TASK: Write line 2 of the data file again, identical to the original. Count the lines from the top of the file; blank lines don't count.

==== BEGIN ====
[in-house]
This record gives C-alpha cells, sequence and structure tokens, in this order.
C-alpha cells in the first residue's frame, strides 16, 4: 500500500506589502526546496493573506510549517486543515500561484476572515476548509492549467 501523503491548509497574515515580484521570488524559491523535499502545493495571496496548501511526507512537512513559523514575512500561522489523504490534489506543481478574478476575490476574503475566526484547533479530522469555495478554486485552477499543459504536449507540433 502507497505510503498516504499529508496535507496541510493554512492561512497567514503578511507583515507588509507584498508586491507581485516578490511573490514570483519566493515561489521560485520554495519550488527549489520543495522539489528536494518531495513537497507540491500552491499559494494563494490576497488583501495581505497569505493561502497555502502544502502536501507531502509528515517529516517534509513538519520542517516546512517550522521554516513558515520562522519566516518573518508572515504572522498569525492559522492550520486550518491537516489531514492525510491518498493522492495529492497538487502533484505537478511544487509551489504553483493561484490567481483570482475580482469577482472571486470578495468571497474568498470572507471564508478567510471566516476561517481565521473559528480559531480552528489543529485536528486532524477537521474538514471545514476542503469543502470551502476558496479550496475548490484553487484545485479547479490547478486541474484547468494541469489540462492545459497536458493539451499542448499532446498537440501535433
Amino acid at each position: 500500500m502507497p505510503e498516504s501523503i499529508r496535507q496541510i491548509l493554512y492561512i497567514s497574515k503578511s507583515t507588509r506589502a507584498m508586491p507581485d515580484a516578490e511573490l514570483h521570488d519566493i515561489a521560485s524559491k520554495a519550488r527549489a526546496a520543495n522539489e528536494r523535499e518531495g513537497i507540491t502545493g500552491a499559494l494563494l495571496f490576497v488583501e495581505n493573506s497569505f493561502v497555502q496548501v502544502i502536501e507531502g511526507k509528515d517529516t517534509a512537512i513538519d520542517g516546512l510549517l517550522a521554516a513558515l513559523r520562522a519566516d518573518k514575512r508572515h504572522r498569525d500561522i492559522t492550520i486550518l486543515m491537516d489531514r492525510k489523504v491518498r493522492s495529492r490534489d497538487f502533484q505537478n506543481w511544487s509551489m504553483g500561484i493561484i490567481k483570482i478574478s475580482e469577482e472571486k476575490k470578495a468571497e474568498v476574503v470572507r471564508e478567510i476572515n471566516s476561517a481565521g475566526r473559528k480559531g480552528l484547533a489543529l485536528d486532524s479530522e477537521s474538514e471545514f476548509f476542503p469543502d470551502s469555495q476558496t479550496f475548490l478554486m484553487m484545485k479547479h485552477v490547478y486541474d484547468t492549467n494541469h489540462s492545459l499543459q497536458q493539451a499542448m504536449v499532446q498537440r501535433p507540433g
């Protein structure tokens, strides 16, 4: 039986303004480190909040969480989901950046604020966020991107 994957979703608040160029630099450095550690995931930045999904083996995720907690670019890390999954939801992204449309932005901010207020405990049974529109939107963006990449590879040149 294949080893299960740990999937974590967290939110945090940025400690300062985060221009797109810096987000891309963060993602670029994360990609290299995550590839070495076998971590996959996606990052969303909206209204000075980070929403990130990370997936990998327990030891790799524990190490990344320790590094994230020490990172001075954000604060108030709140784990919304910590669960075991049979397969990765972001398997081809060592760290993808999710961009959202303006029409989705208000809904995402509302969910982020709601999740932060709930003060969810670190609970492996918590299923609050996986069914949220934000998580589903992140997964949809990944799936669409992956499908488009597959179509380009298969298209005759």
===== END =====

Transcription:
This record gives C-alpha cells, sequence and structure tokens, in this order.